Halloween may have come and gone but Los Angeles is still on holiday high alert. Families are preparing for their own versions of "Dia De Los Muertos" and many cemeteries have organized big celebrations around communing with ancestors.
LA Eastside blog posted an excellent round up of events happening this weekend: Self Help Graphics's annual celebration, Olvera Street observances, traditional strolling musicians abound at Resurrection Cemetery in Montebello...
Even non-Chicano Angelenos are integrating the tradition into their lives. The Pasadena Museum of History hosts "A Walk Through Time: Shadows of Blue and Gray: California Stories of the Civil War" at the Mountain View Cemetery, 2400 Fair Oaks Avenue, Altadena. Saturday and Sunday, November 1 & 2, 2008
Performances each day at 11:00 am, 1:00 pm & 3:00 pm
Angelenos also have the opportunity to propitiate someone else's ancestors. Forest Lawn Glendale Museum's current exhibit, "In Search of Tiki," celebrating deities of both traditional and contemporary tiki culture, provides the perfect opportunity to indulge in the Polynesian form of ancestor worship.
I learned all of this at a special "Art of the Tiki" lecture held at the museum on October 12th. It was eerie to listen to co-curators, Douglas Nason and Jeff Fox, tell us about the cultures surviving in the "ring of fire" zone of the Pacific while fires raged in surrounding hills that weekend. We, Angelenos, can learn lots from cultures that used totemism to cope with volcanic eruptions, typhoons, venomous sea snakes, biting centipedes, brush fires, earthquakes, and tsunami. Perhaps we need to build more backyard shrines to stave off impending environmental disaster, as well.
Doug Nason, author and Oceanic art expert, explained that the term "tiki" refers to wood carvings representing gods or deified ancestors worshiped by indigenous cultures throughout the Pacific. He told me later that this show came about when another venue fell through and organizers quickly realized Forest Lawn Glendale would be a perfect fit since the museum's permanent collection included a large Easter Island sculpture (Maoi), nicknamed "Henry" by Forest Lawn museum staff. Don't forget to ask for the excellent, complimentary "Art of Tiki" catalog, which carefully explains the difference between "tiki" and "Tiki:" tiki is a widely used word to describe any human-like figure depicted in Oceanic art. While found in most Polynesian cultures, tiki in its purest sense is specific to the Marquesas Islands and New Zealand. "Tiki" translates as man, ancestor or god. Doug's catalog essay explains that "tiki is also a protector, a talisman, a sexual symbol or a totemic coat of arms."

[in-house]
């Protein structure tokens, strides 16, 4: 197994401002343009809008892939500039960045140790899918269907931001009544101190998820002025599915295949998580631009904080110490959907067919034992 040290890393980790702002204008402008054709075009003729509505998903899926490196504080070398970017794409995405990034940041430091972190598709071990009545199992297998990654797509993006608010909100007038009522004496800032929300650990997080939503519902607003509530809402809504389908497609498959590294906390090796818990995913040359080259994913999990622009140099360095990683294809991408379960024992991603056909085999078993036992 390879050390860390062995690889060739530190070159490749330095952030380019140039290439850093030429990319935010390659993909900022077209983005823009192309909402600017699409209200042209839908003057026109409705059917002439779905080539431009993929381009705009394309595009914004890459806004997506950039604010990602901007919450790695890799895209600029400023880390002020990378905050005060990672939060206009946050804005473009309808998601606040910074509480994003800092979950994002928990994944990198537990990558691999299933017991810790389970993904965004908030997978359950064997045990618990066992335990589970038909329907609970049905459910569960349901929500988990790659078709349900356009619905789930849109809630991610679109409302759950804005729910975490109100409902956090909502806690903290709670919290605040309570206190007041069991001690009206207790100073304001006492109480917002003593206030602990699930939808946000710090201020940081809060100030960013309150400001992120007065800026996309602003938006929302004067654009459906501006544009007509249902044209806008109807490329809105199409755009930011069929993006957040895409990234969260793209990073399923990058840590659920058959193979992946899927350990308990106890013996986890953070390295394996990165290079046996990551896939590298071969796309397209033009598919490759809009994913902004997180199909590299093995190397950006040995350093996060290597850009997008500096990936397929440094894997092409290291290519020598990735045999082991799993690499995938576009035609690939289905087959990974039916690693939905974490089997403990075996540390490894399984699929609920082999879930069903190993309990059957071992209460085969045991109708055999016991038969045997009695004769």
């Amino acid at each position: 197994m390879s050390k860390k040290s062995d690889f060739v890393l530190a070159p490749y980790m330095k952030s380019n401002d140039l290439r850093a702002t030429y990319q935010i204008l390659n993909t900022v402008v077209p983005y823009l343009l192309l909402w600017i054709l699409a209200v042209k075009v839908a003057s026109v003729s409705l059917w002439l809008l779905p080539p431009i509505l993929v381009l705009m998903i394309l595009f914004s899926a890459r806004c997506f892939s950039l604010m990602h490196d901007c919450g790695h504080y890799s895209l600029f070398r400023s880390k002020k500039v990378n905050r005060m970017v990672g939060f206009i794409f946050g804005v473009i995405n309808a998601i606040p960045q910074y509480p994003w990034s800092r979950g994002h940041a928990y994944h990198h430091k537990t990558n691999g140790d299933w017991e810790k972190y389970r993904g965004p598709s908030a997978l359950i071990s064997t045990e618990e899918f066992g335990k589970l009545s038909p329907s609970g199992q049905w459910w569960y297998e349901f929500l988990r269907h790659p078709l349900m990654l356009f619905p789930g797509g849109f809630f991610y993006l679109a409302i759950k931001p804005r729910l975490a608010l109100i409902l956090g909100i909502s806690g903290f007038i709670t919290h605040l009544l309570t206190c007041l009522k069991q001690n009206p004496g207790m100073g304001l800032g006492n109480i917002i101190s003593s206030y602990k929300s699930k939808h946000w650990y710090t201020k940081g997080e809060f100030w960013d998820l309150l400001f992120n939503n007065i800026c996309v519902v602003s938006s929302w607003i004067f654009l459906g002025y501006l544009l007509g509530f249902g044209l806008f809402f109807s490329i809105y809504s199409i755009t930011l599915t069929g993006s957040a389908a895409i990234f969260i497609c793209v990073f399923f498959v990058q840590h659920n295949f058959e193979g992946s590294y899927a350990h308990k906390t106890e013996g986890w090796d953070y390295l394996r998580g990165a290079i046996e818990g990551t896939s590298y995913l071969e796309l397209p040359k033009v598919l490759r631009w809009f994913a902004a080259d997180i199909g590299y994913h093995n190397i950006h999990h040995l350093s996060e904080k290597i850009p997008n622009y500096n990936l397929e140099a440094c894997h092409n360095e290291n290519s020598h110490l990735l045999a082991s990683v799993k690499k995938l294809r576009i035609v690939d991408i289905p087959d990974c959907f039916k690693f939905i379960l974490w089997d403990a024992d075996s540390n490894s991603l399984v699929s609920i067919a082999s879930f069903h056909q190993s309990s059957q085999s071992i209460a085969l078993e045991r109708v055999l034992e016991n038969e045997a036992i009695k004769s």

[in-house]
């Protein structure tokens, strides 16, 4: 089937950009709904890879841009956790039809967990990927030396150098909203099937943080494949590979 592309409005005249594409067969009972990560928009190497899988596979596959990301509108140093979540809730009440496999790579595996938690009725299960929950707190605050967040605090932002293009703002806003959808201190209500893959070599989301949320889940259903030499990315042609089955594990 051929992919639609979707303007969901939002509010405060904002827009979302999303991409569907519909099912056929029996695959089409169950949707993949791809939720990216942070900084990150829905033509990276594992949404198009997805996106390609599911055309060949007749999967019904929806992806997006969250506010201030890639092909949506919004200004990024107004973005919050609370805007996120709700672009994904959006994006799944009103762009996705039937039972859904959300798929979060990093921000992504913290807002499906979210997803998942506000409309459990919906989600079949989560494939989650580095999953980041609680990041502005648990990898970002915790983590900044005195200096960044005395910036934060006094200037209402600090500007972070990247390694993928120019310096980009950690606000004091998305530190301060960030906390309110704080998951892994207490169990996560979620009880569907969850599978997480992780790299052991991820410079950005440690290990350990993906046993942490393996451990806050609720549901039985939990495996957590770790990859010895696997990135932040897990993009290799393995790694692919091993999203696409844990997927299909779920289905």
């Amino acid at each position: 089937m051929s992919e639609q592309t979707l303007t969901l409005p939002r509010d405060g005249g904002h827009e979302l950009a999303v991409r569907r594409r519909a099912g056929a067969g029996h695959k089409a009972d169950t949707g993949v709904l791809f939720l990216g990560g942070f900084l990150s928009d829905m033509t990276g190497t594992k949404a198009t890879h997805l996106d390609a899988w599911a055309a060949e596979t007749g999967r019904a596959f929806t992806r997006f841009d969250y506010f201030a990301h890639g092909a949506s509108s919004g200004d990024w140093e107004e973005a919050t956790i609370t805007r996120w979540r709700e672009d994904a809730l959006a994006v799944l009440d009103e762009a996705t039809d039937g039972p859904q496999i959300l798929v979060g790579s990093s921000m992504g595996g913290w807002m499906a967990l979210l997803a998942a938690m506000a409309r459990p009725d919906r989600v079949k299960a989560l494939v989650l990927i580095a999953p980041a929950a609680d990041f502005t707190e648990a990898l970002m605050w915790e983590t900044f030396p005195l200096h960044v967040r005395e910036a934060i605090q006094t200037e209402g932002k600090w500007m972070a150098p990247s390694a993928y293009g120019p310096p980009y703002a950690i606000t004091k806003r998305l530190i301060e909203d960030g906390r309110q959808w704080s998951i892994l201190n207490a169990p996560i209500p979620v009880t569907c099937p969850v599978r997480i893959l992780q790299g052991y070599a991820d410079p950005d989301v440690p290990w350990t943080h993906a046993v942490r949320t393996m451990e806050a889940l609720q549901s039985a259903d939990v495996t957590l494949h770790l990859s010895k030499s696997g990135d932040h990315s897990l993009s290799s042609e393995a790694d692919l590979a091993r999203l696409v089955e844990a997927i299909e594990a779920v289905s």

The small but comprehensive exhibit offers visitors a survey of tiki art produced by indigenous cultures in different regions of the Pacific. Doug's lecture included a fascinating slide tour of indigenous tiki symbolism. He explained that Tiki Americana originated with WWII veterans of the Pacific Ocean theater who returned home with a greater appreciation for Hawaiian and Polynesian lifestyles, if not the most sophisticated understanding of indigenous cultures. James Michener's Tales of the South Pacific (1948) and subsequent film adaptation unleashed the first wave of mass Tiki Americana, also called the 'Polynesian Pop" fad, as postwar consumers rushed to introduce the exotic into their lifestyle. I thought it was interesting how Polynesian Pop worked its way into our culture from the bottom up, rather than the top down. The working class, not elites, embraced the aesthetic and supported the emergent Polynesian merchandising industry in the 50s and 60s.
Co-curator, Jeff Fox, took over from Doug to explain how the mid-century lounge culture appropriated the tiki aesthetic in the '50s and '60s. He also related how Southern California took advantage of its proximity to the Pacific Islands by disseminating Tiki Americana globally, often via the surfing and hot rod subcultures thriving in the area.
Jeff and Doug showed how Tiki Americana contributed to the Southern California's light manufacturing industry. Small art production companies and importers sprang up in order to meet the demand. Indeed, one of the special guests of the event was LeRoy E. Schmaltz, one of the owners of Oceanic Arts, the seminal important, Tiki restaurant/prop design company. They outfitted most of the tiki-themed commercial enterprises in the US, including the original Adventureland concession at Disneyland. One cannot deny Disney's impact on the tiki subculture in the US. The exhibit is chock full of Disneyana, including original conceptual drawings for "The Enchanted Tiki Room" by noted Disney animator and conceptual designer, Marc Davis. His family even lent drawings and artifacts that Mr. Davis had collected during field trips to Papua New Guinea. Disney fans should take note that a show devoted to the art of Marc Davis will open at the Forest Lawn Glendale Museum Gallery on May 8, 2009.
The show also includes examples of contemporary tiki art by artists such as Shag, Linda Bark'karie, William Stout and Atomikitty.
At any rate, honor your ancestral deities by visiting the "Art of Tiki" exhibit this weekend and then go to the tiki-inflected Damon's Steak House on Brand in Glendale for some rum-based drinks. You even get an extra hour to relax since Daylight Savings Time ends on Sunday, too.